You’ve probably heard horror stories about buying pre-owned vehicles. Outstanding finance, engine problems, poorly carried out repairs – and so on.
While many cars have been well looked after and maintained, there is a surprising number that have a hidden history. The problem is, unless you’ve got a well-trained eye, these issues can be difficult to spot.
A vehicle inspection report gives you a motor industry professional’s view of the car you’re thinking about buying. Here, we’ll look at exactly what you’ll see if you book an inspection.
What does an inspection report include?
When you book a pre-purchase vehicle inspection, an independent motor industry professional will arrange to visit the car you’re thinking about buying. When they do, they’ll carry out a thorough examination of the car. Depending on the level of inspection you choose, this will cover either 226 or 318 different factors – from mechanical and electrical parts to a history check and outstanding finance report.
In some cases, people expect an inspection to either ‘pass’ or ‘fail’ a car – but this isn’t the case. Where an MOT will give you a snapshot of the car’s health before giving you a pass or fail, an inspection goes much deeper, providing more information, so you can make a choice about the vehicle.
You’ll receive a copy of the report – and it’s broken down into different sections. For instance, there are individual sections that cover mechanical parts of the car, including an engine report, exhaust report, suspension report – etc. There are also sections which cover cosmetics, including an interior report, exterior report, and damage report.
Your report has 26 different sections in total, each giving you vital information about the car and its history. Within these sections, the different checks are given a traffic-light style mark:
- Green: OK
- Amber: Warning
- Red: Danger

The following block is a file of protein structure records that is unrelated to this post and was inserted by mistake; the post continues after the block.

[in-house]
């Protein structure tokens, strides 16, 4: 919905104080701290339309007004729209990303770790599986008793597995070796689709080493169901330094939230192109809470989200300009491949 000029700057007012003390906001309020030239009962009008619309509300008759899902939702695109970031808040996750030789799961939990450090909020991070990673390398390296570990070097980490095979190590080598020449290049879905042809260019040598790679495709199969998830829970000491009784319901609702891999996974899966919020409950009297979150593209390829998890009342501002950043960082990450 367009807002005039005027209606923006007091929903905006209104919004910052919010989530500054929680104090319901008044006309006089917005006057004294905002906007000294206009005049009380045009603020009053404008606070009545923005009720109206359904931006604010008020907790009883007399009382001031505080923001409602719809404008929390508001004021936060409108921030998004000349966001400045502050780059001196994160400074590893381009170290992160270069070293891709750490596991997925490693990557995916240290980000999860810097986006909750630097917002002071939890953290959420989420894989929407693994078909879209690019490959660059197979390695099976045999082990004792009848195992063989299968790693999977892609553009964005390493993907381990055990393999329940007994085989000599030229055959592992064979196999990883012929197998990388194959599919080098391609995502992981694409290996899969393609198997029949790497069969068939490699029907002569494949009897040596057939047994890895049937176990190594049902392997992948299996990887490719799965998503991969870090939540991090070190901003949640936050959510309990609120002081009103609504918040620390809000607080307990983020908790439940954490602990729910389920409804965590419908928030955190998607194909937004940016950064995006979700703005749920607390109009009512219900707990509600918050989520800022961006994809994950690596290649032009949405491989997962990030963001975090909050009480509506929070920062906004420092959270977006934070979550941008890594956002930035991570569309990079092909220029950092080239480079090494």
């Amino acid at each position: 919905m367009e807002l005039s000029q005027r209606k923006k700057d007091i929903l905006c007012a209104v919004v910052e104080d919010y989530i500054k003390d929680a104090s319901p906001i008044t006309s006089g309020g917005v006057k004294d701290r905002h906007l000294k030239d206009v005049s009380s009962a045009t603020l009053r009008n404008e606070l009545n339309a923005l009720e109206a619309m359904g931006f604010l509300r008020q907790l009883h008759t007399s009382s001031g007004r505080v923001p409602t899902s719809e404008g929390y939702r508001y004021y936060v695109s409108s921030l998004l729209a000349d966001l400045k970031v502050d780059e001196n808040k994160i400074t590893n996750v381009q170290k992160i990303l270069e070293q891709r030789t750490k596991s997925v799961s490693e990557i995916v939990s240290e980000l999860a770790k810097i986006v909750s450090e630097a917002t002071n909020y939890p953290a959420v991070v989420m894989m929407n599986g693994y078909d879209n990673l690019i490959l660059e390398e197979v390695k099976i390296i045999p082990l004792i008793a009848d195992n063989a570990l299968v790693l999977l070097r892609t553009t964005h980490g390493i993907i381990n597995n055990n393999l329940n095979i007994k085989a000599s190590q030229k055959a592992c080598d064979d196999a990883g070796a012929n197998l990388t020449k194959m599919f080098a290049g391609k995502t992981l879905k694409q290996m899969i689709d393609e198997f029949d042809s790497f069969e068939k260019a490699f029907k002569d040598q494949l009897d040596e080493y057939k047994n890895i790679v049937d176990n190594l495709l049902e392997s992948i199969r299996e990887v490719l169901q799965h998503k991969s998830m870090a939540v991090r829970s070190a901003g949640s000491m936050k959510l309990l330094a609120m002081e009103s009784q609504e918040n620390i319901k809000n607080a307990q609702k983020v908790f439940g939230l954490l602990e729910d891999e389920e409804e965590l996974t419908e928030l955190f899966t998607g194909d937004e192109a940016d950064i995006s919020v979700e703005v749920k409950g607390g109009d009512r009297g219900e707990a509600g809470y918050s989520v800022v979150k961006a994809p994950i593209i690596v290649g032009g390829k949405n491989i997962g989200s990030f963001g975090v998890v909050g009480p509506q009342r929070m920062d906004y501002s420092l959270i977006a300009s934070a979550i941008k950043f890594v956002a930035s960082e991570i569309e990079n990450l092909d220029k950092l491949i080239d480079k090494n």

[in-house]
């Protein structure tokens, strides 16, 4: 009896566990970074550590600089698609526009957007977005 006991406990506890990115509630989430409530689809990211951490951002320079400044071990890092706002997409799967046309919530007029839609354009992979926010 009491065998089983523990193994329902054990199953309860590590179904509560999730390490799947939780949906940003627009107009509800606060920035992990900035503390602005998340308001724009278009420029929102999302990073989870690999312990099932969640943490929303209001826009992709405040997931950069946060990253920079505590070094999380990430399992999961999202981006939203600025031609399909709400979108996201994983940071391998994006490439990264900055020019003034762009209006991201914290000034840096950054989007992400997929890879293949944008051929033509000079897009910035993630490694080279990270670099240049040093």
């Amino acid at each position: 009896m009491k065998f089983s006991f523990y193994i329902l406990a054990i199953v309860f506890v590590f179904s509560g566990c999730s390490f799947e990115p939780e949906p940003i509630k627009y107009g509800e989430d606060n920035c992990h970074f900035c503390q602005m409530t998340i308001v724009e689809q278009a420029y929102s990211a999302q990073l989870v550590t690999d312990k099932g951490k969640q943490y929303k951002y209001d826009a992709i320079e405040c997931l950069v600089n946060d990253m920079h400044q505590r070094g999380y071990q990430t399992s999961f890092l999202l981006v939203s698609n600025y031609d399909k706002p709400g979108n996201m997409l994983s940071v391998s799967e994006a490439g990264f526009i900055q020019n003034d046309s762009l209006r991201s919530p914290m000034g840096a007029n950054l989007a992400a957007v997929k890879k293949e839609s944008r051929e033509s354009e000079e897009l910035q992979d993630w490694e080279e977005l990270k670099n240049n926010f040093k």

This handy way of marking different sections means you can get a great idea of the car’s condition without needing detailed knowledge about car maintenance. What’s more, the inspector will always include photos, so you’ll have all the information you need to decide if the car’s going to be right for you.
Will the inspection tell me whether or not to buy the car?
We’re often asked if an inspector will give you a thumbs up or thumbs down about a specific car – but inspections aren’t designed to do that.
Everybody has a slightly different requirement of their next car. For example, if you’d like a pristine vehicle with no issues and immaculate bodywork, you might only buy the car if every checkbox is marked as green. On the other hand, there are lots of people who would be perfectly happy with some cosmetic issues, as long as the car was mechanically sound – and for these people, a few amber alerts might be okay.
There are also people who have lots of mechanical knowledge and skill who would buy a car with a damaged or non-running engine, damaged gearbox, or even missing parts – especially if they got it for a great price. For most people, they would want to avoid a car like this at all costs, but for others, this kind of vehicle would be perfect.
On this basis, you can probably see that a thumbs up for one person would be a definite thumbs down for another. Since everyone’s ideal car is slightly different, an inspection is designed to give you the information you need to decide for yourself.